Posted on 23 Apr 2008
The SPS and LRA have a shared objective to protect the Lymington River and its adjacent habitats.
Many causes of habitat and saltmarsh loss have been suggested but the contribution of large ferries operating in rivers and estuaries has not been recognised by some authorities.
The LRA presents a hypothesis, supported by evidence that links the increase in the erosion of the Lymington river banks, its tributaries and estuary to the arrival of the C-class ferries in1973. The proposed larger, more powerful ferries will only accelerate this process.
In addition to their importance as a habitat, the saltmarsh and mudflats provide the first line of sea defence to the harbour and recently completed sea wall between Keyhaven and Lymington. They also contribute a unique amenity to Lymington and its surroundings.
This area, which currently has unfavourable and declining condition status, is an SAC site under the EU Habitats Directive. The UK and its authorities have a legal obligation to restore it to favourable conservation status. Adopting a policy of managed retreat for the saltmarshes does not comply with the Directive.
The means exist to restore this internationally important site to favourable status. If nothing is done, NFDC, MFA and NE, among others, will be in breach of their obligations.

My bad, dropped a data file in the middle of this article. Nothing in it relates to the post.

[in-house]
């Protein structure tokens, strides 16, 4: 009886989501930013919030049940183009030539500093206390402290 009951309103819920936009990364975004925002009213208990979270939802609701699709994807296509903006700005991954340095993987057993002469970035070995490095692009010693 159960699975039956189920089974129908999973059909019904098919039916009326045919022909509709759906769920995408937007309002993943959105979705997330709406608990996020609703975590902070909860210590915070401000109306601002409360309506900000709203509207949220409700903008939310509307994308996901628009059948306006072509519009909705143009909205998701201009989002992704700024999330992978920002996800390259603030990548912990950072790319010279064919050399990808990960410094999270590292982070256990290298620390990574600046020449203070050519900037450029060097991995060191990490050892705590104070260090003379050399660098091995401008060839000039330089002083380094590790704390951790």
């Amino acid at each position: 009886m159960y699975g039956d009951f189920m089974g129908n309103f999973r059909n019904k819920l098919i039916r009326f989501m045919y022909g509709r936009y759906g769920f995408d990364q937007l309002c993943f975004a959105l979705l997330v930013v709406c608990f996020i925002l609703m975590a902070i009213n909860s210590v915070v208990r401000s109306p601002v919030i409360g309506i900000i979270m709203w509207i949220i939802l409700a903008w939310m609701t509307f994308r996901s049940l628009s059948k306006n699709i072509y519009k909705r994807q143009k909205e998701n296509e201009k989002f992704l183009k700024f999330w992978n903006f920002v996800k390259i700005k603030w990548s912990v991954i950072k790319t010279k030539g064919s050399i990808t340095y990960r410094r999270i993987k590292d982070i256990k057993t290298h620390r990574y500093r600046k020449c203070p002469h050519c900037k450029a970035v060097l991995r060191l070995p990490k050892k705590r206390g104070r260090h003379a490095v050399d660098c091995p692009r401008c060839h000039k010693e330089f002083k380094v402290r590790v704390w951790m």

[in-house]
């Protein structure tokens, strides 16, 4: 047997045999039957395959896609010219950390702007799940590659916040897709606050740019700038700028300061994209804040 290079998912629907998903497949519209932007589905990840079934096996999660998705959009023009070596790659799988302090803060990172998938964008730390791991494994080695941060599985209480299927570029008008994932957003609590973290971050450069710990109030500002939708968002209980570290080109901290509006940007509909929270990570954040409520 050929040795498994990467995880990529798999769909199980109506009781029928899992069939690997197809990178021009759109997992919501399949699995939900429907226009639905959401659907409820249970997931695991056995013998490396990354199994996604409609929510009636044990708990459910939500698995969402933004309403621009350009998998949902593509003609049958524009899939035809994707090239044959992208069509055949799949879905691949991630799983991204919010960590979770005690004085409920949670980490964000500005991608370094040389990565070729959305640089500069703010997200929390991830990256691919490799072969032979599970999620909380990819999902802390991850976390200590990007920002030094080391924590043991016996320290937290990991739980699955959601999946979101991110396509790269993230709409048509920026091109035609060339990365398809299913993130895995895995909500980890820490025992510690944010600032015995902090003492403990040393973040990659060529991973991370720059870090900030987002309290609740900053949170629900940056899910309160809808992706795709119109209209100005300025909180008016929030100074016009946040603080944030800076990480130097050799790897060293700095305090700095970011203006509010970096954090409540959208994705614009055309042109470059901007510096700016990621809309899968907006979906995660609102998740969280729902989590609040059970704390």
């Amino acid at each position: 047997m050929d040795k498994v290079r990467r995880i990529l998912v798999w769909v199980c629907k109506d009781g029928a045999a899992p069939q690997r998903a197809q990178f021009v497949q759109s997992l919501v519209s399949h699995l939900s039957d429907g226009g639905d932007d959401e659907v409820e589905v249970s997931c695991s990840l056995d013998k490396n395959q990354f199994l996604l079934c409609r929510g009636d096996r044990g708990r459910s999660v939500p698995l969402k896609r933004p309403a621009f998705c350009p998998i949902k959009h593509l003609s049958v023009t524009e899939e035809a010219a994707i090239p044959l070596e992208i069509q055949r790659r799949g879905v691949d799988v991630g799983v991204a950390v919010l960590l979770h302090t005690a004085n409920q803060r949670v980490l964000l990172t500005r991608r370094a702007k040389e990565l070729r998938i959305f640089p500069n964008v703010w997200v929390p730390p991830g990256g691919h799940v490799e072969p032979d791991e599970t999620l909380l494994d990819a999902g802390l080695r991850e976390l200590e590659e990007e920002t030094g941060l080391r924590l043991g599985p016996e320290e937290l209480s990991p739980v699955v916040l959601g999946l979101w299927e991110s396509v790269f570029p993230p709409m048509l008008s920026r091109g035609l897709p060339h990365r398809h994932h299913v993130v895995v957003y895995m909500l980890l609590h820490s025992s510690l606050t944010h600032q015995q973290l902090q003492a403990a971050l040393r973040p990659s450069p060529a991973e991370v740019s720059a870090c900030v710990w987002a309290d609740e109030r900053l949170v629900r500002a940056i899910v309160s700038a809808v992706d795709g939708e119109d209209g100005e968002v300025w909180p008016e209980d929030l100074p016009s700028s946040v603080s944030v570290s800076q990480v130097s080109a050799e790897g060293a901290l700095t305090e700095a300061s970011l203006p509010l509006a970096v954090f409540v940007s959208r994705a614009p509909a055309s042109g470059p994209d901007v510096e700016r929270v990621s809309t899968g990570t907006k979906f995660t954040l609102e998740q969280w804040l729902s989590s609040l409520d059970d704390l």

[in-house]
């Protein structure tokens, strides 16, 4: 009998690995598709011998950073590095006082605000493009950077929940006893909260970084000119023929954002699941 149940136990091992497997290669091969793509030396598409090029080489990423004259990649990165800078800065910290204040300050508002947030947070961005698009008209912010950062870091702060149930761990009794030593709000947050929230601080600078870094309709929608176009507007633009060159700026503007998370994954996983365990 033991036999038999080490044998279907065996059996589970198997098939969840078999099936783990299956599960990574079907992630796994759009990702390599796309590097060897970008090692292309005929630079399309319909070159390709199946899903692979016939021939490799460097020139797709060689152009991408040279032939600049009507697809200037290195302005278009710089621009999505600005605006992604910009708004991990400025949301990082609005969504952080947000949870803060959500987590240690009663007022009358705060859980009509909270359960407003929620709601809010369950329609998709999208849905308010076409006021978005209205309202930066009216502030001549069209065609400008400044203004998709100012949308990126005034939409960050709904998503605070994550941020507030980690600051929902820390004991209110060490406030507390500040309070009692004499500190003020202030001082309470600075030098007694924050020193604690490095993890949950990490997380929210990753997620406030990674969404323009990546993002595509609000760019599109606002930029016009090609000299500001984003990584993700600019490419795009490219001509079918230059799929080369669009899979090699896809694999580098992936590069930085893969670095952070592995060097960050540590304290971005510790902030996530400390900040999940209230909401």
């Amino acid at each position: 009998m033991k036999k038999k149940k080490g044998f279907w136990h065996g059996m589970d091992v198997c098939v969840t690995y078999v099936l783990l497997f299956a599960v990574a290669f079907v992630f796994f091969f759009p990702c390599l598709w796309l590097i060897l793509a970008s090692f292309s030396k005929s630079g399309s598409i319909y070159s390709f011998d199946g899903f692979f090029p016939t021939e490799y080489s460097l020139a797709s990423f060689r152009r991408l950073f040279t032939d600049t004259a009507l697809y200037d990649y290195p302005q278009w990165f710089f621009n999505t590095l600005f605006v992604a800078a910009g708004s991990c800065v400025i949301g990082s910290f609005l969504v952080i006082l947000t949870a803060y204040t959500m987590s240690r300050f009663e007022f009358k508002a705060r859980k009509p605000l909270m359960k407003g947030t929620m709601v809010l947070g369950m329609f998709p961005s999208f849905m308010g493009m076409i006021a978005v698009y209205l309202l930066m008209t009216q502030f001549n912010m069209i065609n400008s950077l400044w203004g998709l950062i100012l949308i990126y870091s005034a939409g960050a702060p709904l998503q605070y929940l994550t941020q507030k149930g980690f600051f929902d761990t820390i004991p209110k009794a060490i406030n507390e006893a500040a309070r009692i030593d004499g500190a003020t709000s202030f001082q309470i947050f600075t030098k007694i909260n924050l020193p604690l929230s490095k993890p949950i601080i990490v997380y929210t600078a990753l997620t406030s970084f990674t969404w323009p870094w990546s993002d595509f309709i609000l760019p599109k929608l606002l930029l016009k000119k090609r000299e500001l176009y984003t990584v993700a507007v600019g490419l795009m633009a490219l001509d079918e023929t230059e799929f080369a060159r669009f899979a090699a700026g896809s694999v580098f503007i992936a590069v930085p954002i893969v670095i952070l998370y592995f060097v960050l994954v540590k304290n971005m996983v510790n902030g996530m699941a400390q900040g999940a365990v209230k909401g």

The LRA believes that a holistic approach to this coastline should be adopted. We urge our elected representatives to seek a sustainable way forward that combines benefits for the habitats, for coastal defence, for local amenities, for river users and for a future Lymington/Yarmouth ferry service.
LRA supports NFDCs proposal for saltmarsh regeneration for the Hurst Castle and Lymington River Estuary SSSI. We consider that the authorities, particularly the LHC, should ensure that the new ferries do not damage the river by carrying out their duty, under the Port Marine Safety Code clause 1.2.7, to exercise their functions with regard to nature conservation and other related environmental considerations.